Agronomist predicts good growing season around Farmington
Even though this has been an unseasonably dry year in Minnesota, area farmers could see a better crop than usual by harvest time.
At least, that's what University of Minnesota Extension corn agronomist Jeff Colture thinks. He's heard the predictions of drought in the state, but he doesn't think Farmington-area farmers need worry as much as farmers in the southwestern part of the state.
"We're in a portion of the state that picks up rain, and there's quite a bit of time between now and the growing season," Colture said. "The parts of the state I'm worried about are southwestern Minnesota. The soil is just bone dry there. The other thing is, they don't get as much rain. They tend to rely on stored moisture to get through so they'll need to be picking up some rains this season."
Colture said this winter's weather may actually be a benefit for farmers in the area. The lack of extensive snow cover means the ground should thaw sooner, enabling farmers to start the planting season sooner. If anything, he's cautioning farmers in this area to not start planting too early.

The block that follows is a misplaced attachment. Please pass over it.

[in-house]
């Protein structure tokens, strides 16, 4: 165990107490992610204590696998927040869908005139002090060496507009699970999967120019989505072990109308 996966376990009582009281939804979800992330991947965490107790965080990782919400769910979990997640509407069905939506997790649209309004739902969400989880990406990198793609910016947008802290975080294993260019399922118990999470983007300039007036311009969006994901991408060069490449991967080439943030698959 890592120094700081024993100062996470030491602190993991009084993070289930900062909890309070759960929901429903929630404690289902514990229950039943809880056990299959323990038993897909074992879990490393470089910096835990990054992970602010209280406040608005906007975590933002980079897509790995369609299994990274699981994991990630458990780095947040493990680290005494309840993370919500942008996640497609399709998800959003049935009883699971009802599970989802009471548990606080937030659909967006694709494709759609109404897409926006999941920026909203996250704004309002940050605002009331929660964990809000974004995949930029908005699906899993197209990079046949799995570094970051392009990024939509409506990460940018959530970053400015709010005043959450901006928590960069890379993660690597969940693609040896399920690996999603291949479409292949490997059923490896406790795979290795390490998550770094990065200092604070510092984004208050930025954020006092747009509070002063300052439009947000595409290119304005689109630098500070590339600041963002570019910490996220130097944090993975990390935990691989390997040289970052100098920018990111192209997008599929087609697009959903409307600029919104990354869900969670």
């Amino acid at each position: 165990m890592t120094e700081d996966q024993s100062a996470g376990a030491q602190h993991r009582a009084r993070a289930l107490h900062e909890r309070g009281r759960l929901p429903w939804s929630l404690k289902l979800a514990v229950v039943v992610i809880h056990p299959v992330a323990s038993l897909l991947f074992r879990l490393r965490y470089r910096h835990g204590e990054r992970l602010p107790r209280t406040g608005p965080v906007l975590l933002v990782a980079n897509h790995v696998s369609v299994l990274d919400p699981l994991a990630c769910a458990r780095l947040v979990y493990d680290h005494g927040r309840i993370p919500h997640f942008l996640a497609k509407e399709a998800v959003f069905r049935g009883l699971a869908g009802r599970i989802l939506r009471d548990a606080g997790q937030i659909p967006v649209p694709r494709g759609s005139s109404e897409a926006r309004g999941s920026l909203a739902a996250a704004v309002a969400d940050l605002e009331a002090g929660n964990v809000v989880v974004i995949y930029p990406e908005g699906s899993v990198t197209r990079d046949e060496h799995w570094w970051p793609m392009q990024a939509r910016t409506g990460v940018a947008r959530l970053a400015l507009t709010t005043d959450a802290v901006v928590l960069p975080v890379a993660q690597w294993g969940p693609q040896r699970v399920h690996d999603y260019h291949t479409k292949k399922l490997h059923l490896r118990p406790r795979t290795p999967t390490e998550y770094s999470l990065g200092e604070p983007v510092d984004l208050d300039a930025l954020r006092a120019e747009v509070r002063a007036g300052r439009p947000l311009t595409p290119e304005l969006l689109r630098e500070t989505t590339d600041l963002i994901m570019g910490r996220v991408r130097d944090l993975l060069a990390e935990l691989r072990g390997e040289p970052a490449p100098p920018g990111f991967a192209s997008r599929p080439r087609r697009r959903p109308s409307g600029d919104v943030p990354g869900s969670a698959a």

"Crops like corn, they yield better in years like this. My only caution is to not plant too early. It could be a really early spring but there's still a chance of frost. I'm trying to get them to hold off until April 18. After that the potential for yield loss for an early spring frost won't be as bad," he said.
There is still a potential for a heavy snowfall, but Colture doesn't suspect it would change much in the area. The additional moisture would offset the rain crops will need this season. Having an early planting season just means the crops have more time to grow, which usually leads to a better yield, he said.